An Overview of the Appraisal Process

Purchasing real estate can be the most significant financial decision most might ever make. Whether it's where you raise your family, an additional vacation property or one of many rentals, the purchase of real property is a detailed transaction that requires multiple people working in concert to see it through.

Most of the participants are very familiar. The most recognizable entity in the transaction is the real estate agent. Next, the bank provides the money required to bankroll the transaction. And ensuring all areas of the sale are completed and that the title is clear to transfer to the buyer from the seller is the title company.

To learn more about appraising, click here to see a short video or call us today to talk about your specific property.

So, who's responsible for making sure the property is worth the purchase price? This is where you meet the appraiser. We provide an unbiased estimate of what a buyer could expect to pay — or a seller receive — for a parcel of real estate, where both buyer and seller are informed parties. A licensed, certified, professional appraiser from Spencer Appraisal Services, Inc. will ensure, you as an interested party, are informed.

The inspection is where an appraisal starts

To determine an accurate status of the property, it's our responsibility to first conduct a thorough inspection. We must see features hands on, such as the number of bedrooms and bathrooms, the location, living areas, etc, to ensure they truly are present and are in the condition a reasonable buyer would expect them to be. To make sure the stated size of the property is accurate and convey the layout of the home, the inspection often requires creating a sketch of the floorplan. Most importantly, we identify any obvious features - or defects - that would affect the value of the property.

Back at the office, an appraiser uses two or three approaches to determining the value of the property: sales comparison and, in the case of a rental property, an income approach.

Cost Approach

This is where the appraiser pulls information on local construction costs, the cost of labor and other factors to ascertain how much it would cost to replace the property being appraised. This figure often sets the maximum on what a property would sell for. The cost approach is also the least used predictor of value.

Sales Comparison

Appraisers get to know the subdivisions in which they appraise. They innately understand the value of particular features to the homeowners of that area. Then, the appraiser looks up recent transactions in the neighborhood and finds properties which are 'comparable' to the subject in question. By assigning a dollar value to certain items such as square footage, additional bathrooms, hardwood floors, fireplaces or view lots (just to name a few), we adjust the comparable properties so that they are more accurately in line with the features of subject.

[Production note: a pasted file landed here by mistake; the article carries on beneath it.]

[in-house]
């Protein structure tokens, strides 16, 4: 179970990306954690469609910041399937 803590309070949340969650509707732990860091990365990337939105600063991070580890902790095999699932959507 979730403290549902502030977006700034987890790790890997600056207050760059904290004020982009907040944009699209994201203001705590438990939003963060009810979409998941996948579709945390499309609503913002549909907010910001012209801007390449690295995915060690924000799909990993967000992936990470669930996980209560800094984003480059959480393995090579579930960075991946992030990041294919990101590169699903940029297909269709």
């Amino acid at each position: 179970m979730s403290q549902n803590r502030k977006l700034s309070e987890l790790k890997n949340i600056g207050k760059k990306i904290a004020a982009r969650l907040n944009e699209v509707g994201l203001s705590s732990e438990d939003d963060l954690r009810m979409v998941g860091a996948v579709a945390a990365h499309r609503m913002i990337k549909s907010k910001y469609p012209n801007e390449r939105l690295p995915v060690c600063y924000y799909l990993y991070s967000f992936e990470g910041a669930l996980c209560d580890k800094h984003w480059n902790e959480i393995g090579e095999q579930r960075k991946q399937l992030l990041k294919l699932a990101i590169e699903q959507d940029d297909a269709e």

• If, for example, the comparable has a storm shelter and the subject does not, the appraiser may subtract the value of a storm shelter from the sales price of the comparable.
  • However, in the case where the subject has something such as an extra half bath that a comparable doesn't have, the appraiser might add the value of that bath to the comparable property.

An opinion of what the subject might sell for can only be determined once all differences between the comps and the subject have been evaluated. At Spencer Appraisal Services, Inc., we are an authority in knowing the value of particular items in Abington and Montgomery County neighborhoods. The sales comparison approach to value is most often awarded the most consideration when an appraisal is for a real estate purchase.

Valuation Using the Income Approach

In the case of income producing properties - rental houses for example - we may use a third way of valuing real estate. In this scenario, the amount of revenue the real estate yields is taken into consideration along with other rents in the area for comparable properties to give an indicator of the current value.

The Bottom Line

Examining the data from all applicable approaches, the appraiser is then ready to state an estimated market value for the property in question. It is important to note that while this amount is probably the most accurate indication of what a property is worth, it probably will not be the price at which the property closes. Depending on the specific circumstances of the buyer or seller, their level of urgency or a buyer's desire for that exact property, the closing price of a home can always be driven up or down.But the appraised value is often used as a guideline for lenders who don't want to loan a buyer more money than the property is actually worth. It all comes down to this, an appraiser from Spencer Appraisal Services, Inc. will help you discover the most accurate property value, so you can make wise real estate decisions.